A similar effort is now underway with respect to Niger and other countries in West Africa. Washington is upset about a recent military coup in Niger, which was the latest ouster of a pro-Western government in that region. U.S. leaders are concerned not only because the coups have underscored the fading influence of France, the former colonial master, but because the insurgents have adopted a friendly stance toward Russia.
The Biden administration is especially agitated because Niger has been the linchpin of the U.S. military presence in West Africa. Washington has stationed more than 1,100 troops there, and maintains multiple drone bases, ostensibly to combat Islamist rebels affiliated with ISIS. The United States also has provided more than $500 million in security aid to Niger in recent years.
An essential prerequisite for securing American public support for a proxy war – much less for a direct U.S. military intervention – is to exaggerate the relevance of developments to America's own security and other important interests. A related task is to generate a sense of urgency. That effort already has begun, with the establishment news media playing their usual role as the handmaids of government policy.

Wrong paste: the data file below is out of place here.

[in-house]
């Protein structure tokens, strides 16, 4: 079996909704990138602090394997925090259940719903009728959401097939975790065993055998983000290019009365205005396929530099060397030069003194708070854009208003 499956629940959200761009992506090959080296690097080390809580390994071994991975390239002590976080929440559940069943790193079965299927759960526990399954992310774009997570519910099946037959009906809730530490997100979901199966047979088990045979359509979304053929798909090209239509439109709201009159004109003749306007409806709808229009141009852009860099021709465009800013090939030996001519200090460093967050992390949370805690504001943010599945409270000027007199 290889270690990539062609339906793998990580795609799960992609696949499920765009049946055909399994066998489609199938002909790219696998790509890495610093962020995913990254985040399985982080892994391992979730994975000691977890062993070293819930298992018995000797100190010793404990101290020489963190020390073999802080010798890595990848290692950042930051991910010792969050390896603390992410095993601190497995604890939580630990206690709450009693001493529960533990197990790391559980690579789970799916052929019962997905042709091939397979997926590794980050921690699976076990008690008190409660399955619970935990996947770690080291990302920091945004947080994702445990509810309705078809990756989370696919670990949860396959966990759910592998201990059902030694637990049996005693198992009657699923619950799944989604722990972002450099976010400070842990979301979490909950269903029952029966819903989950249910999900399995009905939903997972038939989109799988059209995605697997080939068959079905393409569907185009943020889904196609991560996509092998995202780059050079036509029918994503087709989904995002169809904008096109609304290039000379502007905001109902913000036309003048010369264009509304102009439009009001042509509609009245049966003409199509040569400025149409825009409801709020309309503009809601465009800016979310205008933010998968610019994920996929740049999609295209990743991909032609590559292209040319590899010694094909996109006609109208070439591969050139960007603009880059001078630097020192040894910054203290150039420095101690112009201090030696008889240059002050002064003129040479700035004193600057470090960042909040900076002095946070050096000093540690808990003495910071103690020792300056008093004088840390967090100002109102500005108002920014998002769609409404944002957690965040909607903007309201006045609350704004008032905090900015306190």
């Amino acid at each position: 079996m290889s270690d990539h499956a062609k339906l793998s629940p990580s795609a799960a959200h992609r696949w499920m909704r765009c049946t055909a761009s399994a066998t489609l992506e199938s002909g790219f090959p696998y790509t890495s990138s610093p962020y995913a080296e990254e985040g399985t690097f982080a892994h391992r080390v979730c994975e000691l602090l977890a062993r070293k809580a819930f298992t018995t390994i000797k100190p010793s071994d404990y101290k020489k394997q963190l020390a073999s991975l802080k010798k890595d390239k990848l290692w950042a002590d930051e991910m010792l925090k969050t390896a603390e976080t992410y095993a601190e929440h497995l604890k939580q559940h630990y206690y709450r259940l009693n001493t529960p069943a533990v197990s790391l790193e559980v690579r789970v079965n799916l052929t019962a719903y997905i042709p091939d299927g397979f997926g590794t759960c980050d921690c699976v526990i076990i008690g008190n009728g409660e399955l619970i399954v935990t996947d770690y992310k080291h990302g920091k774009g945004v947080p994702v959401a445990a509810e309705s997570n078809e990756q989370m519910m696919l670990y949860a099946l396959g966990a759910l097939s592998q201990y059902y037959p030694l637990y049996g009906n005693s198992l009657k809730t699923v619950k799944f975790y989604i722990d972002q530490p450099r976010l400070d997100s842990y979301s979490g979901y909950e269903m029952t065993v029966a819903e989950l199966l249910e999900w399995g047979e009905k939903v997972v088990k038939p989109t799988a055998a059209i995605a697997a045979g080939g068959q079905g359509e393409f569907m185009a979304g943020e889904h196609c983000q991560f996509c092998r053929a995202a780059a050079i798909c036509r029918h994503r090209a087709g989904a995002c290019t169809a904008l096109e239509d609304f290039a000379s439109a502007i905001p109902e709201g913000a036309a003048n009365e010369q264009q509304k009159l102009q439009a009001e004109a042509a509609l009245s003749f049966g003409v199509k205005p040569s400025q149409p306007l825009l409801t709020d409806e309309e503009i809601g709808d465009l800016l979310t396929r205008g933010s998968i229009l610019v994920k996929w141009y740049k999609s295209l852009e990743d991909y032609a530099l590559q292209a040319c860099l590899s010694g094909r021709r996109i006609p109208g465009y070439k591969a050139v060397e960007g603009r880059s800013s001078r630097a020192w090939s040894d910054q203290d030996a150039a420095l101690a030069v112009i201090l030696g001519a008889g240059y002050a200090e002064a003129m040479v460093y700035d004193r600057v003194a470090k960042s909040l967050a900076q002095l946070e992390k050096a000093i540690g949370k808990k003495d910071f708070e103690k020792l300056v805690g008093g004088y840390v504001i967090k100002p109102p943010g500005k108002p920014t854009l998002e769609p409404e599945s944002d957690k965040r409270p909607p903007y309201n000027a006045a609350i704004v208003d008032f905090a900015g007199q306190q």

Michele Kelemen, an NPR correspondent, launched an early salvo. Her segment, titled "Here's why Niger's coup matters to the U.S.," faithfully echoed the Biden administration's position. "Niger is vital to U.S. counterterrorism efforts in Africa. It's one of the few countries in the region that has agreed to house U.S. drone bases and hundreds of American Special Forces and logistics experts, who are involved in counterterrorism operations against Boko Haram and ISIS affiliates."